Are you being a good accountant... to yourself?

Are you being a good accountant… to yourself?

Are you being a good accountant... to yourself?

“You’ve got to start by being a bit selfish,” Paul Barnes of My Accountancy Place told me.

We were having breakfast in Manchester and talking about a guide I’m writing called “The Traits of the Entrepreneurial Accountant”. I asked Paul what he thought those traits were, and this is one of the first things he shared with me.

“For accountants who have the spirit of systemising and streamlining, you have to start with yourself. Think about what you want, and what works for your firm. By being ‘selfish’, your team and clients benefit even more, and faster.”

I’ll share the rest of Paul’s very excellent thoughts in my traits guide soon (make sure you’re on the list here), but our discussion caused me to think about what might be holding some accountants back.

Showing by example is the single most powerful way to market your services. Case studies and testimonials are good, but even more powerful is, “This is what I did, myself.” It’s personal. It’s real. And your client or prospect can see it right before their very eyes.

When we rebranded The Profitable Firm, and created a new website, we had more branding and website enquiries than we had ever had before.

It was easy to see. It proved what we were preaching.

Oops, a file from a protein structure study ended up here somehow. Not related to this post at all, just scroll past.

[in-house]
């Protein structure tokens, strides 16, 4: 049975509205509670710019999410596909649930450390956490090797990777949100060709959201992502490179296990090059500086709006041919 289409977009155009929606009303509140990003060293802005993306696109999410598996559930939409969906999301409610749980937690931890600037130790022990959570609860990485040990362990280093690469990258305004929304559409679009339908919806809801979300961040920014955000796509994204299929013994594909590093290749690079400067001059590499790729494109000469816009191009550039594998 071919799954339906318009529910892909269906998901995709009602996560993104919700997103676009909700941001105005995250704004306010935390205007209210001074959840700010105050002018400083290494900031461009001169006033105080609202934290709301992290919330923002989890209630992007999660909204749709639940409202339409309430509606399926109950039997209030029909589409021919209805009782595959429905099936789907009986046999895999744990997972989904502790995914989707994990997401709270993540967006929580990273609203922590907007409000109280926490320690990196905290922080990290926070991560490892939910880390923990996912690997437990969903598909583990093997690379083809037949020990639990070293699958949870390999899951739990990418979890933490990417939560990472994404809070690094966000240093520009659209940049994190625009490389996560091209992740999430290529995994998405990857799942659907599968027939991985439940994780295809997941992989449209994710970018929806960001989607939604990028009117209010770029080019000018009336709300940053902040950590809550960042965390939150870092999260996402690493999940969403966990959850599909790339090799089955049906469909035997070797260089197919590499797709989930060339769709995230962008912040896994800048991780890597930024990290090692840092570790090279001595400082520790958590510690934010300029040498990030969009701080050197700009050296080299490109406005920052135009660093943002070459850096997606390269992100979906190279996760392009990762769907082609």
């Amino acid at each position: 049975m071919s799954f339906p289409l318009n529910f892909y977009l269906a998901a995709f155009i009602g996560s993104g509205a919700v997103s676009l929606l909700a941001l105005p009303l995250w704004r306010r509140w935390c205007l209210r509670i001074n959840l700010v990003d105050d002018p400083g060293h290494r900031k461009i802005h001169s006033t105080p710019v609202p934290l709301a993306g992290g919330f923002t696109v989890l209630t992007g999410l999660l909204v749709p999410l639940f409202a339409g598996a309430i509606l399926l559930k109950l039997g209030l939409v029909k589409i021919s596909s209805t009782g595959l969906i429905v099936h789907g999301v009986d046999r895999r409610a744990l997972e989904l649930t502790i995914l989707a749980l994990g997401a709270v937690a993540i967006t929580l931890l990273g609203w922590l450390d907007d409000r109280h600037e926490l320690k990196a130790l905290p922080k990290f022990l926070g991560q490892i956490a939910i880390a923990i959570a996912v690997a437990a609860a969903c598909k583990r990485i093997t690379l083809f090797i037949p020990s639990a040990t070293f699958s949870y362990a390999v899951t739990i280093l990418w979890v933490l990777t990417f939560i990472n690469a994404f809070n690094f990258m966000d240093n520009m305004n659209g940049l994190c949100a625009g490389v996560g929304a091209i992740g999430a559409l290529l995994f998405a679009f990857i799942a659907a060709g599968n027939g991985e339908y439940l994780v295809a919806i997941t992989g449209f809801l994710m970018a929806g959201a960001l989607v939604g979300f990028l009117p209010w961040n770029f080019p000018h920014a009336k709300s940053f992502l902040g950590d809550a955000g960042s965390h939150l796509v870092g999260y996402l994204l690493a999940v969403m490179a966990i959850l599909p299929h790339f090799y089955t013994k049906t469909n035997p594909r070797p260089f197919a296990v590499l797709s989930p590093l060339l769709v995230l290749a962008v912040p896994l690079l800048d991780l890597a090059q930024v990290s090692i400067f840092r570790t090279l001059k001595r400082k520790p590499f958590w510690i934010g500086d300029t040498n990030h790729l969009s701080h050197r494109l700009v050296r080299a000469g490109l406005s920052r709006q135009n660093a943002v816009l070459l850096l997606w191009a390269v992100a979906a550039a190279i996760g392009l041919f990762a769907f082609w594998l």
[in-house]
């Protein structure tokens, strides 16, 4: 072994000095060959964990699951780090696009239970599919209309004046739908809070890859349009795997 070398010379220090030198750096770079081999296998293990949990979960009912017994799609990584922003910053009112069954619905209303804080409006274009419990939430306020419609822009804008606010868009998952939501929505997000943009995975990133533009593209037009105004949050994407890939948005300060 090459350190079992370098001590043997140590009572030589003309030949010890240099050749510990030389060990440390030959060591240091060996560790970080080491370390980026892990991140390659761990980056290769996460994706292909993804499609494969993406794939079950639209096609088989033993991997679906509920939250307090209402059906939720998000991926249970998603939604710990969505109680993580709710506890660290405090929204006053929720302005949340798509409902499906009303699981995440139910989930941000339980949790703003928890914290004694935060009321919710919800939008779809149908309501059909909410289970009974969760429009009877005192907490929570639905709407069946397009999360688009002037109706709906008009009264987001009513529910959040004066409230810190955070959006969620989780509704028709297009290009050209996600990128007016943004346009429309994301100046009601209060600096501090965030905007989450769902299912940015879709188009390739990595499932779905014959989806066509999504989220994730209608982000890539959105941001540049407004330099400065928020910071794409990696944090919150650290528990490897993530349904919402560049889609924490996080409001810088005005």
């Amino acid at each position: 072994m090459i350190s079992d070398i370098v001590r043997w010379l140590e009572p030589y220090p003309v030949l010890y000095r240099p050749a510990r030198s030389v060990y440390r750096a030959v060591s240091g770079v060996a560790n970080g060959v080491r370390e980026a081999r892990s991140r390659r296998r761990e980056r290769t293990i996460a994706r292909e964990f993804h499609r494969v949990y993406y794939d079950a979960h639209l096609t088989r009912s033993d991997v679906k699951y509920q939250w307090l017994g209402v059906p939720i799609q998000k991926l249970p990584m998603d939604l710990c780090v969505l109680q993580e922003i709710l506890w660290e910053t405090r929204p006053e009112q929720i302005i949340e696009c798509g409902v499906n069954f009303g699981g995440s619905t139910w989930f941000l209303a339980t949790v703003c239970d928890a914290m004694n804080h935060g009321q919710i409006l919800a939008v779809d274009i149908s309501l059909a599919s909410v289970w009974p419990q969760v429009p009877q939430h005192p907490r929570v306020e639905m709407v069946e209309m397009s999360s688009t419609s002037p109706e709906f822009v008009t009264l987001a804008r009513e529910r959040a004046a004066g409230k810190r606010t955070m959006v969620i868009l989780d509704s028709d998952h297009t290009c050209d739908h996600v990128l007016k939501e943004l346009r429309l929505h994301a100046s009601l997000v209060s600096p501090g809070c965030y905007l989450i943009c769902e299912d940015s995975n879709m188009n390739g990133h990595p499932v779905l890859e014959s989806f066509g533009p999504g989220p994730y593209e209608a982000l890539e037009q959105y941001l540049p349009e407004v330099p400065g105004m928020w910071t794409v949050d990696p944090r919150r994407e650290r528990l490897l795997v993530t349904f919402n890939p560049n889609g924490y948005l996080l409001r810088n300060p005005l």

If charity begins at home, so does profitability and good accounting and advisory services.

Here are my tips for starting great accounting at home, in your own firm:

1. Finish your own accounts first

You’ll not only have that relief of knowing it’s not hovering at the back after all your client work, but also the opportunity to notice anything that’s not quite right about the system.


2. Send your accounts to yourself as you would the client 

Have one of the team record a video with the highlights of the accounts. Prepare the reports you’d send to a client. Take time to review them. What is it like to receive these? Did the emails go out on time? Do the reports make sense?


3. Use all the apps and tools on your own firm

Xero, Futrli, ReceiptBank, Rocketspark, Harvest, Zapier, etc. No matter how many good emails you send, there is nothing as powerful as using ReceiptBank when you have coffee with a client or prospect and having them say, “What’s that?”


4. Hold a monthly meeting with your managerial team

Do this the same way you’d do with a great client: Set aside the time, and don’t allow it to be taken over by client work.


5. Hold a quarterly or annual meeting with the entire team

Share financial results: Make sure the whole team understands how they fit into those numbers.


6. Talk about your process – and even your numbers – with your clients

This can be difficult for many accountants. You don’t want to mention profits or turnover amounts in case they feel you simply want to get more money from them. But you can at least talk about the process you follow, and the percentages and growth your firm has had, as an example of how these things work.


7. Talk about your failures, too

If you tried a new app and it didn’t work, or you experimented with a new type of reporting and it wasn’t useful, share that as well. This shows your humanity, and helps your clients to see that you aren’t afraid to try new things. That’s a powerful factor for business owners to stay with their accountant.

It may feel a little backwards – and even a little selfish. But if you’re going to truly serve your clients well, great accounting starts at home.